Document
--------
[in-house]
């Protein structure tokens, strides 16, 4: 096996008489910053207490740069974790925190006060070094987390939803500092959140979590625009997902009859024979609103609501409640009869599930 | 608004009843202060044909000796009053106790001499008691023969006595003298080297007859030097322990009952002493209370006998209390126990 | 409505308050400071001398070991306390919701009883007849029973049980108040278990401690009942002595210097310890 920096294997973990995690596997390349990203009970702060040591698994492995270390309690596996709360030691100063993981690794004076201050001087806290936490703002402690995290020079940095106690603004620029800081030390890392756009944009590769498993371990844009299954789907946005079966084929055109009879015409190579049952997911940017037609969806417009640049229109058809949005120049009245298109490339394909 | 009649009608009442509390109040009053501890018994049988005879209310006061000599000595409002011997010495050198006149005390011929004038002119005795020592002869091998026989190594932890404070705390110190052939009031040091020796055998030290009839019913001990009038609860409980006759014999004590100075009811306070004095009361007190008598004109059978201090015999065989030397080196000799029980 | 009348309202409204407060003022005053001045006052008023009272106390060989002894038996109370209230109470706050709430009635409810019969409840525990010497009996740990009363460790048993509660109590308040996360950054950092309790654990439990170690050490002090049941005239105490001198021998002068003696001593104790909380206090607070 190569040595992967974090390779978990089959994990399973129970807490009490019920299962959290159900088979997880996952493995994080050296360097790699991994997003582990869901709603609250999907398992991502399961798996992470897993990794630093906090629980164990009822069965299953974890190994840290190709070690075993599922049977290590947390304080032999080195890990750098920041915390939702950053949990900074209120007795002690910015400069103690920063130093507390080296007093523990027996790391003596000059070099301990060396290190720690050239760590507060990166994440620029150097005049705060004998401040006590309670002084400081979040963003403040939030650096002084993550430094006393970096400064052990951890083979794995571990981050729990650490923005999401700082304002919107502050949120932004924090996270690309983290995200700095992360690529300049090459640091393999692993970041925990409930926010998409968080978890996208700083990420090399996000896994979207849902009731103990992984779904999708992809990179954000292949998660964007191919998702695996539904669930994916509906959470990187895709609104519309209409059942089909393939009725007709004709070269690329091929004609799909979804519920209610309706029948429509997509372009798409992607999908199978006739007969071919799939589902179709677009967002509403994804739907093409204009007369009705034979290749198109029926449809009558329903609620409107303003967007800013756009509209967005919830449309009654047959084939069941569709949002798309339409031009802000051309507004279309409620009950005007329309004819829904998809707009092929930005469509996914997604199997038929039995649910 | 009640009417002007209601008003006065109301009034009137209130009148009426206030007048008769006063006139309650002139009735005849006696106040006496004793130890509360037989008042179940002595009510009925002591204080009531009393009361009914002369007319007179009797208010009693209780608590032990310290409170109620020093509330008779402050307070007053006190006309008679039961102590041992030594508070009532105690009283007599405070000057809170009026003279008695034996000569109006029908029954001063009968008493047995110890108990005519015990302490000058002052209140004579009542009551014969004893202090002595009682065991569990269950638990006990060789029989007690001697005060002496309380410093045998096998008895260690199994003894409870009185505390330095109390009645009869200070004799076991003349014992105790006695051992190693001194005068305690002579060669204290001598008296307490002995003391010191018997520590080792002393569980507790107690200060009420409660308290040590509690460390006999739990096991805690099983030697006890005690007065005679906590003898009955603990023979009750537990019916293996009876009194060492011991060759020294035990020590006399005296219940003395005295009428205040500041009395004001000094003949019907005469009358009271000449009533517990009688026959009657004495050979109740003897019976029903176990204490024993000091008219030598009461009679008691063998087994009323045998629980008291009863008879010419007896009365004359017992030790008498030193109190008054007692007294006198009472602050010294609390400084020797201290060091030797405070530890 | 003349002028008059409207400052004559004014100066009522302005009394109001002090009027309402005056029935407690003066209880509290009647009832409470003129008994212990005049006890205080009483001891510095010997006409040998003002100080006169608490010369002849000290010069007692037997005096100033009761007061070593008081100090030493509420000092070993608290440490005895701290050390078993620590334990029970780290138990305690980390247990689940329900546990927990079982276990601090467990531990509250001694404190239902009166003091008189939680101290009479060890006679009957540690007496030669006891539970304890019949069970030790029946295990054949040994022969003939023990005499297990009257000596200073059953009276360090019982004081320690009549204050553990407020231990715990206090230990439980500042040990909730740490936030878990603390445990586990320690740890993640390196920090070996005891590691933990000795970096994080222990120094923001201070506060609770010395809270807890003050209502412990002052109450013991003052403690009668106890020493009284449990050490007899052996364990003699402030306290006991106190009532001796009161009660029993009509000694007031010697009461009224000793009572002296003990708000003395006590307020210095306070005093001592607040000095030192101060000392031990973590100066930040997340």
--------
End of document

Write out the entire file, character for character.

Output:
[in-house]
């Protein structure tokens, strides 16, 4: 096996008489910053207490740069974790925190006060070094987390939803500092959140979590625009997902009859024979609103609501409640009869599930 | 608004009843202060044909000796009053106790001499008691023969006595003298080297007859030097322990009952002493209370006998209390126990 | 409505308050400071001398070991306390919701009883007849029973049980108040278990401690009942002595210097310890 920096294997973990995690596997390349990203009970702060040591698994492995270390309690596996709360030691100063993981690794004076201050001087806290936490703002402690995290020079940095106690603004620029800081030390890392756009944009590769498993371990844009299954789907946005079966084929055109009879015409190579049952997911940017037609969806417009640049229109058809949005120049009245298109490339394909 | 009649009608009442509390109040009053501890018994049988005879209310006061000599000595409002011997010495050198006149005390011929004038002119005795020592002869091998026989190594932890404070705390110190052939009031040091020796055998030290009839019913001990009038609860409980006759014999004590100075009811306070004095009361007190008598004109059978201090015999065989030397080196000799029980 | 009348309202409204407060003022005053001045006052008023009272106390060989002894038996109370209230109470706050709430009635409810019969409840525990010497009996740990009363460790048993509660109590308040996360950054950092309790654990439990170690050490002090049941005239105490001198021998002068003696001593104790909380206090607070 190569040595992967974090390779978990089959994990399973129970807490009490019920299962959290159900088979997880996952493995994080050296360097790699991994997003582990869901709603609250999907398992991502399961798996992470897993990794630093906090629980164990009822069965299953974890190994840290190709070690075993599922049977290590947390304080032999080195890990750098920041915390939702950053949990900074209120007795002690910015400069103690920063130093507390080296007093523990027996790391003596000059070099301990060396290190720690050239760590507060990166994440620029150097005049705060004998401040006590309670002084400081979040963003403040939030650096002084993550430094006393970096400064052990951890083979794995571990981050729990650490923005999401700082304002919107502050949120932004924090996270690309983290995200700095992360690529300049090459640091393999692993970041925990409930926010998409968080978890996208700083990420090399996000896994979207849902009731103990992984779904999708992809990179954000292949998660964007191919998702695996539904669930994916509906959470990187895709609104519309209409059942089909393939009725007709004709070269690329091929004609799909979804519920209610309706029948429509997509372009798409992607999908199978006739007969071919799939589902179709677009967002509403994804739907093409204009007369009705034979290749198109029926449809009558329903609620409107303003967007800013756009509209967005919830449309009654047959084939069941569709949002798309339409031009802000051309507004279309409620009950005007329309004819829904998809707009092929930005469509996914997604199997038929039995649910 | 009640009417002007209601008003006065109301009034009137209130009148009426206030007048008769006063006139309650002139009735005849006696106040006496004793130890509360037989008042179940002595009510009925002591204080009531009393009361009914002369007319007179009797208010009693209780608590032990310290409170109620020093509330008779402050307070007053006190006309008679039961102590041992030594508070009532105690009283007599405070000057809170009026003279008695034996000569109006029908029954001063009968008493047995110890108990005519015990302490000058002052209140004579009542009551014969004893202090002595009682065991569990269950638990006990060789029989007690001697005060002496309380410093045998096998008895260690199994003894409870009185505390330095109390009645009869200070004799076991003349014992105790006695051992190693001194005068305690002579060669204290001598008296307490002995003391010191018997520590080792002393569980507790107690200060009420409660308290040590509690460390006999739990096991805690099983030697006890005690007065005679906590003898009955603990023979009750537990019916293996009876009194060492011991060759020294035990020590006399005296219940003395005295009428205040500041009395004001000094003949019907005469009358009271000449009533517990009688026959009657004495050979109740003897019976029903176990204490024993000091008219030598009461009679008691063998087994009323045998629980008291009863008879010419007896009365004359017992030790008498030193109190008054007692007294006198009472602050010294609390400084020797201290060091030797405070530890 | 003349002028008059409207400052004559004014100066009522302005009394109001002090009027309402005056029935407690003066209880509290009647009832409470003129008994212990005049006890205080009483001891510095010997006409040998003002100080006169608490010369002849000290010069007692037997005096100033009761007061070593008081100090030493509420000092070993608290440490005895701290050390078993620590334990029970780290138990305690980390247990689940329900546990927990079982276990601090467990531990509250001694404190239902009166003091008189939680101290009479060890006679009957540690007496030669006891539970304890019949069970030790029946295990054949040994022969003939023990005499297990009257000596200073059953009276360090019982004081320690009549204050553990407020231990715990206090230990439980500042040990909730740490936030878990603390445990586990320690740890993640390196920090070996005891590691933990000795970096994080222990120094923001201070506060609770010395809270807890003050209502412990002052109450013991003052403690009668106890020493009284449990050490007899052996364990003699402030306290006991106190009532001796009161009660029993009509000694007031010697009461009224000793009572002296003990708000003395006590307020210095306070005093001592607040000095030192101060000392031990973590100066930040997340």